At her family home in Bombay, as part of her religion Hema Parekh was taught “never to take away another’s right to life.” That meant she lived as a vegetarian.
In time, when her son asked her why she was a vegetarian, she answered: “Our God sees that we are taking care of animals. There is so much in this world to eat, we are not killing them for food.” Her son then had to reconcile the beliefs of his family with those of his nonvegetarian friends. His mother taught him tolerance. “People must make their own decisions,” she said.
Hema remembers her own childhood with great happiness. “We spent weekends at the beach and summer holidays in different parts of India. My father was always at our disposal, whatever our demands,” she said. At college she studied commerce and economics. “My husband proposed marriage when I was 18. I was married at 19, and completed my senior year of college the following year. I went back from Japan to India to take my final exams,” she said.
Hema married Atul, who with jewelry designer Kazuo Ogawa set up Taj Enterprise in Japan. In Tokyo she enrolled in an intensive course in the Japanese language, and studied ikebana, in which she holds a headmaster’s license, and “bonseki.”
She said: “One of my early memories of Japan is how amazed everyone was when I mentioned the word ‘vegetarian.’ When I went to a restaurant or a home, I would be served a green salad, or if I was lucky a pasta dish. People thought that vegetarians ate only boiled vegetables and salads. I was sad to realize how little people knew about food.”
She took care of her own children’s protein requirements with a diet rich in lentils and milk products. “I was always interested in cooking, but didn’t have the chance to do any while I was in India,” she said. “Now it is my passion. I became keen to change the notion that vegetarian food was dull and boring. It is quite the opposite. It is amazing how one can create exotic flavors and delicious cuisines from almost any part of the world by using different herbs and spices.”
As a young newcomer to Tokyo, she was eager to make friends. “I began inviting friends home and prepared different snacks and curries for them. I remember how shocked they were when I said there was no meat, nor fish nor chicken, in any of my dishes. ‘How can you get this delicious taste?’ was their standard question. That was why I began teaching Indian vegetarian cooking.”
Before long Hema had so many students that she had to divide them into several small groups. She was invited to teach at the Tokyo American Club. “Through the club I met students from all over the world, and learned about different cultures and lifestyles,” she said. She is now teaching vegetarian cookery in the styles of six separate countries.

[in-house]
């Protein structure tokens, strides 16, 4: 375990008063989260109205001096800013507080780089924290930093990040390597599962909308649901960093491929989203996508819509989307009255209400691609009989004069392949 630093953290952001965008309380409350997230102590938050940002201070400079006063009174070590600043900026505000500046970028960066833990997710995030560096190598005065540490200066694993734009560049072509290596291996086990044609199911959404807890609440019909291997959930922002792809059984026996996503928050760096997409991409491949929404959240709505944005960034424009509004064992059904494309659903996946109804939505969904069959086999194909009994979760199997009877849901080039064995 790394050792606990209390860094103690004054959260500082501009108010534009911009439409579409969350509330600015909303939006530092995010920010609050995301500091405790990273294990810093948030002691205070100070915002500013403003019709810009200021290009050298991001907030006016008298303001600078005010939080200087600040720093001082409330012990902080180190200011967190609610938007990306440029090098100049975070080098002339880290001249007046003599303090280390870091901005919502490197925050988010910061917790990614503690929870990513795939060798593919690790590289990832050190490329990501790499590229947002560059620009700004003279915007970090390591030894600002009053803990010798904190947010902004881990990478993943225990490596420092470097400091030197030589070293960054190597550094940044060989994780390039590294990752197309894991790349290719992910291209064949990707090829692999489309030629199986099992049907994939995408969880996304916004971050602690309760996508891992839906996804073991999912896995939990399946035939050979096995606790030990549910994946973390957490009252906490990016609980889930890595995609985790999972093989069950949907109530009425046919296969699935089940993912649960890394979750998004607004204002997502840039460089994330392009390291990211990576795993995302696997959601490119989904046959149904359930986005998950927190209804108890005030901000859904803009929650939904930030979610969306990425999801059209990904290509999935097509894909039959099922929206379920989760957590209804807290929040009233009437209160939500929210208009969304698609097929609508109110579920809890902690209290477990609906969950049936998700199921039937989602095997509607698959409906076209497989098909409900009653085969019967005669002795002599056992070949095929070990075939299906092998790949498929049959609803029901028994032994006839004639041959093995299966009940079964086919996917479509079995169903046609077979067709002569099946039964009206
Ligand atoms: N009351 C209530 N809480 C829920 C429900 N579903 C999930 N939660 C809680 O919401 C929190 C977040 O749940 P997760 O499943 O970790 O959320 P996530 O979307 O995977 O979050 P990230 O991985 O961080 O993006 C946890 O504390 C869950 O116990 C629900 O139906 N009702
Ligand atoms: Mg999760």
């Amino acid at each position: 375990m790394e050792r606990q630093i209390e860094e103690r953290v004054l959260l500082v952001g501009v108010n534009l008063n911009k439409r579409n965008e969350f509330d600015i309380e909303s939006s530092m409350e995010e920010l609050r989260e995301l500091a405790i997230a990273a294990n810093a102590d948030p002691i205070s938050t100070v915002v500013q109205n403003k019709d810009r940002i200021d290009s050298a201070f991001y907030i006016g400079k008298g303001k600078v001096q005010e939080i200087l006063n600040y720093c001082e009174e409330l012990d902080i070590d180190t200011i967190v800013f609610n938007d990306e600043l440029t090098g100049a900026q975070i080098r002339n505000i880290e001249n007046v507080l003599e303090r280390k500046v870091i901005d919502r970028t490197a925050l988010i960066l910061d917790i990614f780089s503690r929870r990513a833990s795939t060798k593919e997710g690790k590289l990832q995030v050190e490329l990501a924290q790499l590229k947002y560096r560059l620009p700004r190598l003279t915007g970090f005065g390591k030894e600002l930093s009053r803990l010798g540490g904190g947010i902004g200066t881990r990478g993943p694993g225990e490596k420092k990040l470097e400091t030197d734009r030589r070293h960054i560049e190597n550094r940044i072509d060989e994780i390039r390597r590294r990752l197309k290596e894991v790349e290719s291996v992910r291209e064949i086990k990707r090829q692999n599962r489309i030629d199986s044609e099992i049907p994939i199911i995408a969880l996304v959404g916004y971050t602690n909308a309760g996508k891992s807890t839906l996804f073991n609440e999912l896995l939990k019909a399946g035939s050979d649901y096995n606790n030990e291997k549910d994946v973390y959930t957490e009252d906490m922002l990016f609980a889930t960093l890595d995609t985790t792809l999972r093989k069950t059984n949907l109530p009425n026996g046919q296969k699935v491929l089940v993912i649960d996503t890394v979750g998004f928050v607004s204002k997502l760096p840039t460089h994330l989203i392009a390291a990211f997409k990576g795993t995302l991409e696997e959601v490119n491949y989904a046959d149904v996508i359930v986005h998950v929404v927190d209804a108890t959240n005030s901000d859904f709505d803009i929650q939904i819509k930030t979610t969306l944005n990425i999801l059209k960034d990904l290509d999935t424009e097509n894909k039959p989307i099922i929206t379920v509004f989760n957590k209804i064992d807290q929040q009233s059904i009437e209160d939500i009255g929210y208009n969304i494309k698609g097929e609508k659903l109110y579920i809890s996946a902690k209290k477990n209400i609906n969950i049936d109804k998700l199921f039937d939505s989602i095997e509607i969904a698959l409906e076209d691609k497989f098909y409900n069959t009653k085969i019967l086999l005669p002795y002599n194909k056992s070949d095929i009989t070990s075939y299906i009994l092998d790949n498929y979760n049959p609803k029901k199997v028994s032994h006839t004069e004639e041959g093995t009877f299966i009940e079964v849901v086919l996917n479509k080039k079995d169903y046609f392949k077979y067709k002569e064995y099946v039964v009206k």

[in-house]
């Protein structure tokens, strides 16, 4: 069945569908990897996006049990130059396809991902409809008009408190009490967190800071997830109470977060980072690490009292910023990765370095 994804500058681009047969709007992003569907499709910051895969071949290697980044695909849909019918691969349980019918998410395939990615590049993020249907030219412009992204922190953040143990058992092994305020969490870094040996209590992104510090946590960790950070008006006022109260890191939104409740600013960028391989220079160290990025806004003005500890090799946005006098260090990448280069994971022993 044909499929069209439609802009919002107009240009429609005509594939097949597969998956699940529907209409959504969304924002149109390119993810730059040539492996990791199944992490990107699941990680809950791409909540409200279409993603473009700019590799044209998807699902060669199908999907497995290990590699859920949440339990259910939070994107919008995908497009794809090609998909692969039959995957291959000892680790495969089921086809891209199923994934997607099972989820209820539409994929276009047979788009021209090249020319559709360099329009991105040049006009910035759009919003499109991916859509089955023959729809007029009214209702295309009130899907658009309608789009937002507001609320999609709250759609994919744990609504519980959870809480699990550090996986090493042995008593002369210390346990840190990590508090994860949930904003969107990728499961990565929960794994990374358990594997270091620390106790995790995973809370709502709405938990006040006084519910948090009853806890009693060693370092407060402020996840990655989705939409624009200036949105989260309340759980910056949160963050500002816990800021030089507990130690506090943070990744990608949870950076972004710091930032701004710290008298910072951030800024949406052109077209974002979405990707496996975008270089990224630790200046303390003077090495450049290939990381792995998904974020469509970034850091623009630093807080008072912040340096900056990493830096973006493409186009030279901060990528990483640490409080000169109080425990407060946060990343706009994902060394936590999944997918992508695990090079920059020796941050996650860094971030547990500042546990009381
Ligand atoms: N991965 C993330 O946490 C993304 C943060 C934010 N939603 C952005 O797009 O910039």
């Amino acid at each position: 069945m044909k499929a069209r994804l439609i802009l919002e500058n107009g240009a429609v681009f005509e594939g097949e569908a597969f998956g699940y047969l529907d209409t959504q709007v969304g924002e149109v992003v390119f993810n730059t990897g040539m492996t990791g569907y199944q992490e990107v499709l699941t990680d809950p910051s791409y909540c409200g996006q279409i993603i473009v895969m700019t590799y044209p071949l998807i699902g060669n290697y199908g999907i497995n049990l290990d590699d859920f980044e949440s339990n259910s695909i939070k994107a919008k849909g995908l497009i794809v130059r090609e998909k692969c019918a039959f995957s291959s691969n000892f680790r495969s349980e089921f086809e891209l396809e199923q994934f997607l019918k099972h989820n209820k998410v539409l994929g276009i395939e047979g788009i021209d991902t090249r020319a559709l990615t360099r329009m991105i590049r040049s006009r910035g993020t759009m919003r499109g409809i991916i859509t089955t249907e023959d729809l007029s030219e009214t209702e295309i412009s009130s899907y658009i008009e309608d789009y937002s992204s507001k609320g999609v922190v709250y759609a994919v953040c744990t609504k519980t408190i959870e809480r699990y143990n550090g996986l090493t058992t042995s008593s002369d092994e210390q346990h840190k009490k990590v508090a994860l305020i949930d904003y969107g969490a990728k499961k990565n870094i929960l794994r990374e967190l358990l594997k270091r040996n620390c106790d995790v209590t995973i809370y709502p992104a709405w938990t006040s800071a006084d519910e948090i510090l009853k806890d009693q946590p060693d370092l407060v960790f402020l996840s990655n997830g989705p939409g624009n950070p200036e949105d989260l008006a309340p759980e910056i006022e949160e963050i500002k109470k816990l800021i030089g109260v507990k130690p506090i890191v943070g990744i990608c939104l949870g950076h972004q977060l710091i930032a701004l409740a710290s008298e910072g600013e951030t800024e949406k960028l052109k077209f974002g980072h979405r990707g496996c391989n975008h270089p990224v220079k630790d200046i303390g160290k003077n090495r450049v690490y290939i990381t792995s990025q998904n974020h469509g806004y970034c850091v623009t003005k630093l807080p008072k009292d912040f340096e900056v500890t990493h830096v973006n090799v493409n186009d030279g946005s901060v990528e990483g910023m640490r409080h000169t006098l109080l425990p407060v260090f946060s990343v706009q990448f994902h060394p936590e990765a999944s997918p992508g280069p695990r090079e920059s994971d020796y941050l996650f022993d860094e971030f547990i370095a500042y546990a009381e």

As she became passionate about cooking itself, and confirmed in her advocacy of vegetarianism for its health benefits, Hema became concerned about children’s eating habits. “Everybody says that their children hate vegetables,” she said. “I was thinking it must be the way vegetables are given to them that puts them off. It is our duty as parents to take the trouble to bolster our children’s nutrition. It is my firm belief that if children are exposed to the natural flavors of vegetables and herbs they have no reason to dislike them. If we can help our children grow up to be healthy and good human beings, that is fulfillment. I hope I am headed in that direction.”
This year Hema was introduced as the chef of the month in a prestigious Japanese magazine. Last year she designed a table setting for the Art of Dining Exhibition sponsored by Refugees International-Japan. She gave her table ornamental individuality with antique pieces from India’s ancient civilizations, and with hand-beaten silverware and crystal that she designed and engraved herself. “I wanted to change the Indian image of beggars on the street, and show another side. I wanted to bring out that people do live nicely,” she said. She also designed the theme table for India at the charity event sponsored by Ikebana International.
As her husband is often away on business trips, Hema said, “He encouraged me to do something on my own, to be creatively occupied. I would like to publish a vegetarian cookbook, and perhaps introduce a trendy vegetarian restaurant. That would be my way of giving back a little of what I have learned in life.”